Nico Vega @ The El Rey Theatre, Los Angeles, CA 2/26/10: They Are Giving

Nico Vega @ The El Rey Theatre, Los Angeles, CA 2/26/2010: They Are Giving

It’s a full moon and I’m writing about a particular band which bodes well for said band.  Some bands have a loyal following and deservedly so, but Nico Vega is bordering on leading a cult whose members flock from town to town with unabashed joy in order to worship their leader. Seeing this three-piece for the first time bears a remarkable resemblance to being emotionally thunderstruck; this I know because I’ve been there, done that, and because I really dig getting feedback from Nico Vega-virgins. The slack-jawed, wide-eyed. “WTF was that?” look should somehow be registered and trademarked because they pretty much own it. The first time I saw this band in the live I walked away with my heart ripped open and many, many thoughts on the mind but two adjectives were overwhelming: purely visceral.

Aja

Nico Vega is Aja Volkman (Vox), Rich Koehler (Guitar), and Dan Epand (Drums); three individual bodies composing a singular combustible powerhouse. If you’ve ever wondered what the Earth, the Moon, and the Sun would sound like in recorded form, get yourself a copy of Nico Vega’s full length album and press ‘play’. On record their sound is challenging, and I mean that in a good way. Lyrically, musically they push and they push you around because of an inherent belief that we’re better than the average ground that we stand upon. In the live, that bullying is amplified by a factor of 10 as Nico Vega will abuse you with their love and damned if their audience doesn’t feed upon it whole.

Tonight their elevated place of authority was on the El Rey stage in front of the Los Angeles faithful who covet and claim them as their own. Once the curtain rose, the onslaught began with the immediate, seductive and sexual slink of “Taxi Cab” brought to life by the impressive spacey ambiance of Rich’s guitar, Dan’s thunderous percussion, and by a shrouded creature in pink and white with bare feet that connect her to the Earth. It didn’t take long before that being in pink and white became an unrestrained, howling, kinetic force of witchy empowerment. Aja’s voice is a blunt instrument unto itself and unlike any other: it rails ferocity and fragility somewhere between the likes of Bjork and Grace Slick but the voice is all Aja as it bellows from the depths of that tiny body of hers.

Aja Volkman

Nico Vega’s set traveled the familiar territory of unifying the initiated and uninitiated, alike, within their tribe. This band is an unusual being in that it looks, sounds, and feels nothing like what is so commonplace on the music scene; their intensity is as authentic as it is necessary, for it’s the only way they know how to communicate. With ‘only’ three members, Rich bears a great load on guitar as the chief noisemaker, but glance at his pedal board and know that he has all the tools that he needs to create aggressive shifts and tones from bass to lead. Throw in some fancy footwork ala James Brown and a mop of curls and you’ve got an axe slinger adept at the art of ebb and explode. I’m fond of the saying, “A band is only as good as its drummer.” which, if you subscribe to that theory, means that Nico Vega may just be the best band on the planet. Sometimes drummers are little more than background accompaniment, but Dan is more a force of nature, as tribal and primal as the instrument that he beats the shit out of. Between the beats he summons the beautiful violence that is the pulse of their songs and spending as much time levitated as he does seated due to his propulsive rhythmic nature, you simply cannot imagine this band without that kind of riot.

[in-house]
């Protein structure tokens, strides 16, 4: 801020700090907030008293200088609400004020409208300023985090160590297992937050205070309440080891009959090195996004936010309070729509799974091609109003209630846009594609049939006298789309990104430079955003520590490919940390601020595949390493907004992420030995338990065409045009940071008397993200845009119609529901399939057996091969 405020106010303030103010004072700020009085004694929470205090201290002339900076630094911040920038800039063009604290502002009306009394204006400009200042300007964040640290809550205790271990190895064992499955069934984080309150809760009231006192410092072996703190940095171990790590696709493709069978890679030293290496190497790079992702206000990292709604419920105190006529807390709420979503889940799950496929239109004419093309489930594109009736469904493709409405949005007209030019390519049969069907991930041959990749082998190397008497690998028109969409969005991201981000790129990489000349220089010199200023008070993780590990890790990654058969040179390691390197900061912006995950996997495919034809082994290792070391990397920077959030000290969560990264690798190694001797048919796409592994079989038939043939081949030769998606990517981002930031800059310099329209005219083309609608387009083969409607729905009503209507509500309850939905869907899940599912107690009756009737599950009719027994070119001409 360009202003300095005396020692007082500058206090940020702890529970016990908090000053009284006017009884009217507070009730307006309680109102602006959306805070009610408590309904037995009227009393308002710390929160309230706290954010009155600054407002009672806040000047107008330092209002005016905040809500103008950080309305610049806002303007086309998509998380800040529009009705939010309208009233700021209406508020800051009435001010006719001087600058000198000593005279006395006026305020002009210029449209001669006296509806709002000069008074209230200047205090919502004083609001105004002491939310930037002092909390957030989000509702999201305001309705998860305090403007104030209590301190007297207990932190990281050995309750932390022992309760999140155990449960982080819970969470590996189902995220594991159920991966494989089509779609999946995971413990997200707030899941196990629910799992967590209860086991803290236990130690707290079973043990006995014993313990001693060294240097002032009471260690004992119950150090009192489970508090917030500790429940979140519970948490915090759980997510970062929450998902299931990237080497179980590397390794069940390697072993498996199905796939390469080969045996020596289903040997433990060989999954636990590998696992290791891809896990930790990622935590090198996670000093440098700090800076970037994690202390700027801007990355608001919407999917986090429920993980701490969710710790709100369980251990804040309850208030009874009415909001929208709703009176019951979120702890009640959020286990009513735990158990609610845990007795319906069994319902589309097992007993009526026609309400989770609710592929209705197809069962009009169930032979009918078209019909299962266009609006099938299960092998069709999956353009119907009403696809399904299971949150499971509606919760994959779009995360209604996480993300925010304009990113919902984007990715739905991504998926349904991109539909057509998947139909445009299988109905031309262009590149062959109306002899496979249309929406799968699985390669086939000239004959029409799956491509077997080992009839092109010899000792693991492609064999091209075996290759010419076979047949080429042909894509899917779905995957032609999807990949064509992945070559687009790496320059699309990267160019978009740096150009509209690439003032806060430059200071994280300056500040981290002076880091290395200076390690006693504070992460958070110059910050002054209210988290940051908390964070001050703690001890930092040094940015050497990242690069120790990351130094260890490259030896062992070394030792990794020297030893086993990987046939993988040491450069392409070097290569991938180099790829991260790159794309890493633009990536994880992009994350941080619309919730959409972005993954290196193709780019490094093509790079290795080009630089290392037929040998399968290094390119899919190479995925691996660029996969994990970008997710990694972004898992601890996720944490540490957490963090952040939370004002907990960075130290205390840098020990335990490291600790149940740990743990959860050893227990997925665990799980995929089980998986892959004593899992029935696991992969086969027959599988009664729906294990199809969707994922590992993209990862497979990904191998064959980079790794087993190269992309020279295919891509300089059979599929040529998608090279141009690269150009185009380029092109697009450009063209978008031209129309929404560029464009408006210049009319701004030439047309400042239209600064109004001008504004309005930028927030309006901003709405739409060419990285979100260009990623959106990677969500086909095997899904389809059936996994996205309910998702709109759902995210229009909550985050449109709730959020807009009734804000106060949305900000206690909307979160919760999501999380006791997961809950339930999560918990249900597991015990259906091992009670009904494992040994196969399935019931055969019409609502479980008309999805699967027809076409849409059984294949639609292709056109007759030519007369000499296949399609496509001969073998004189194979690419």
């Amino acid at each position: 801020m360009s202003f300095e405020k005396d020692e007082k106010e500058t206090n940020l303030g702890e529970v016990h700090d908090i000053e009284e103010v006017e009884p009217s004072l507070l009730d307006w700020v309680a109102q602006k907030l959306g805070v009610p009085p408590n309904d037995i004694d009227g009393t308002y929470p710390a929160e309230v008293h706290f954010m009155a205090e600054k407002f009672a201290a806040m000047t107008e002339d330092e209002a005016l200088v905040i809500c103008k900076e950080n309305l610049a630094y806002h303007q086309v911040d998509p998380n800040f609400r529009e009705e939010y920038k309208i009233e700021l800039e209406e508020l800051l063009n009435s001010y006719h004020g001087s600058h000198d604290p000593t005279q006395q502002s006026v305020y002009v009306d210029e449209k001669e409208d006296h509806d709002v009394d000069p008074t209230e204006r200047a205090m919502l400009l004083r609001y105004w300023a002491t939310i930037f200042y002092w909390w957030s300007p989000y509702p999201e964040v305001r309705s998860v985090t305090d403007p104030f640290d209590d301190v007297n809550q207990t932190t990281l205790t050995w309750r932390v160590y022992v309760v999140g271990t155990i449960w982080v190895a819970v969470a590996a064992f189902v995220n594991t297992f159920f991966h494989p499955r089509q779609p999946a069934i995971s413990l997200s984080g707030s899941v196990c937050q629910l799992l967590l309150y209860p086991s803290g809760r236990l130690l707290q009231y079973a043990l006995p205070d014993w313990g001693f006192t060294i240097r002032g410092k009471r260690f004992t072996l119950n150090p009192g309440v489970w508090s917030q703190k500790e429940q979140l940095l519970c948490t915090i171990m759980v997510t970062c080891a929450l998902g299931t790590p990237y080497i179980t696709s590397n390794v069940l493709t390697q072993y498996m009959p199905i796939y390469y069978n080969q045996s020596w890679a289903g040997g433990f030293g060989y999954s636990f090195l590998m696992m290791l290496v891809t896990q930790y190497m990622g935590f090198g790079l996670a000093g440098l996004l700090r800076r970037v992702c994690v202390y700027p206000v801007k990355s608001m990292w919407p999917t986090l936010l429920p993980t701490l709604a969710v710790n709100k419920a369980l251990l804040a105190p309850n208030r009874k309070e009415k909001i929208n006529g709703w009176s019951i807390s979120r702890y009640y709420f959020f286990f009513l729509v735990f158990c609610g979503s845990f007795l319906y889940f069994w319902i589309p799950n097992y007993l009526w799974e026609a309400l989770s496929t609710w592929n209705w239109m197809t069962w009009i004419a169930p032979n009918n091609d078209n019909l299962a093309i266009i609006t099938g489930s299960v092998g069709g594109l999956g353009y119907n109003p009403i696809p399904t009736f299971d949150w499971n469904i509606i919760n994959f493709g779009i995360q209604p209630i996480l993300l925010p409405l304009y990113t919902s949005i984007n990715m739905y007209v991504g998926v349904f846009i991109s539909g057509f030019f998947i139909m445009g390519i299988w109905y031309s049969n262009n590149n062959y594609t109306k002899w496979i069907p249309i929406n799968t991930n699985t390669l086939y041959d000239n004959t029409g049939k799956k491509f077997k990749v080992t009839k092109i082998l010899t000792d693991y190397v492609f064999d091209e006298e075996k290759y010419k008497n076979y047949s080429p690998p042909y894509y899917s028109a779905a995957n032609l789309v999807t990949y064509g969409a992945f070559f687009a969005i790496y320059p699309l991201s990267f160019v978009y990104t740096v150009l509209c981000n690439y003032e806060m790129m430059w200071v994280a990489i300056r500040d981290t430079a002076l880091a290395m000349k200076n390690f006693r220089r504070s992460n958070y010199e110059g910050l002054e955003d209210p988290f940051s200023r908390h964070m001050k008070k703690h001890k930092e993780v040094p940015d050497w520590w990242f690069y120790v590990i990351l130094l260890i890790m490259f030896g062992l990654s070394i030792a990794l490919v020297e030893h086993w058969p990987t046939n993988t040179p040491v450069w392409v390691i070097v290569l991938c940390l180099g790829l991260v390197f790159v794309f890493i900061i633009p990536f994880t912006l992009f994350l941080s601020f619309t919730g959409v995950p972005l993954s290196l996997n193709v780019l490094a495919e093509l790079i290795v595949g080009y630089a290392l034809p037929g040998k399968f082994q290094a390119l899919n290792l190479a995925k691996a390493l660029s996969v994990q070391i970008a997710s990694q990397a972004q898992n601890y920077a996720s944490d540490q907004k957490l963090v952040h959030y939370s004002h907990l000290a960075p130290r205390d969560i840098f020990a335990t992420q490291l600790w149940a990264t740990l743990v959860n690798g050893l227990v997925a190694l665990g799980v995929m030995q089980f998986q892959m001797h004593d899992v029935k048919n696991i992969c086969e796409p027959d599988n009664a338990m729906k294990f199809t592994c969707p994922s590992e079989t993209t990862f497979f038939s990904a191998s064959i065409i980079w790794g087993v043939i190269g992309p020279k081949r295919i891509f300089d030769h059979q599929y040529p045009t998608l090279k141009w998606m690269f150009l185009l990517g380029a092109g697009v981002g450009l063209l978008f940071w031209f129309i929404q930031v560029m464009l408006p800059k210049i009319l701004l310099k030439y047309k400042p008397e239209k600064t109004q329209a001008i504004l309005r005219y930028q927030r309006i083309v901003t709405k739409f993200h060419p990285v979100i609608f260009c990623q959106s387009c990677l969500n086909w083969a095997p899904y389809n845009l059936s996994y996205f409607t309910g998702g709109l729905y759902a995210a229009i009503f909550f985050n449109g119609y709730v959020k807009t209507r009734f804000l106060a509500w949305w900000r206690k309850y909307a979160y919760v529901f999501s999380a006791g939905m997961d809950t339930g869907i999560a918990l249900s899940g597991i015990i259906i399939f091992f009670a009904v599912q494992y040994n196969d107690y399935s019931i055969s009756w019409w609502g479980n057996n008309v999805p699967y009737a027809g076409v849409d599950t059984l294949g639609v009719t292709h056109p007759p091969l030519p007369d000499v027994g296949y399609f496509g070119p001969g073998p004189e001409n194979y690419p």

Rich
Dan Epand doing beautiful damage

Artifice, posturing, bling, game, ego, etc…these things seem to have no purpose here; its heart, soul, and unity that are firmly in their place championing change and connection on every level from personal to global. Their brand of rock/soul is tribal and social, political and loving, ethereal and sexual, and if you happen to get a little turned during a show, believe me, you’re not the first and you won’t be the last. As much a physical performer as a vocal one, Aja thrusts, kicks, and punches out every song almost as if the notes are coming from her appendages as well as her mouth only to soothingly balm any wound you may have suffered. Watch her. Tell me that she doesn’t ‘sing’ with every cell of her body whether she’s writhing on the stage floor during Rich’s blues odyssey guitar solo, climbing Dan’s bass drum, or stalking the edges of the stage to get closer, never losing her place as a musical priestess.

Enchantress much?

How did the El Rey crowd respond to Nico Vega? Like children being lead by the Pied Piper, dancing, singing, and fist pumping on command during “Gravity” with “Pick it up! Pick it up!” and souls exposed during the societal call to arms, “Beast”. One particularly shake-your-groove-thing moment in their set comes from the sassiness of “So So Fresh” despite having an off-tempo moment. I’ve heard the song live 2-3 times and it’s never been perfect but I don’t look for technical perfection from Nico Vega; I look to musically and emotionally transcend in a crowd of many to the point where we feel like one. Therein lays the perfection of Nico Vega.

Rich & Aja having a calisthenic moment

“One good thing about music when it hits you, feel no pain. So hit me with music, hit me with music now, brutalize me with music” Bob Marley

When he spoke those words, I think Bob may have had the likes of Nico Vega in mind.

Dan
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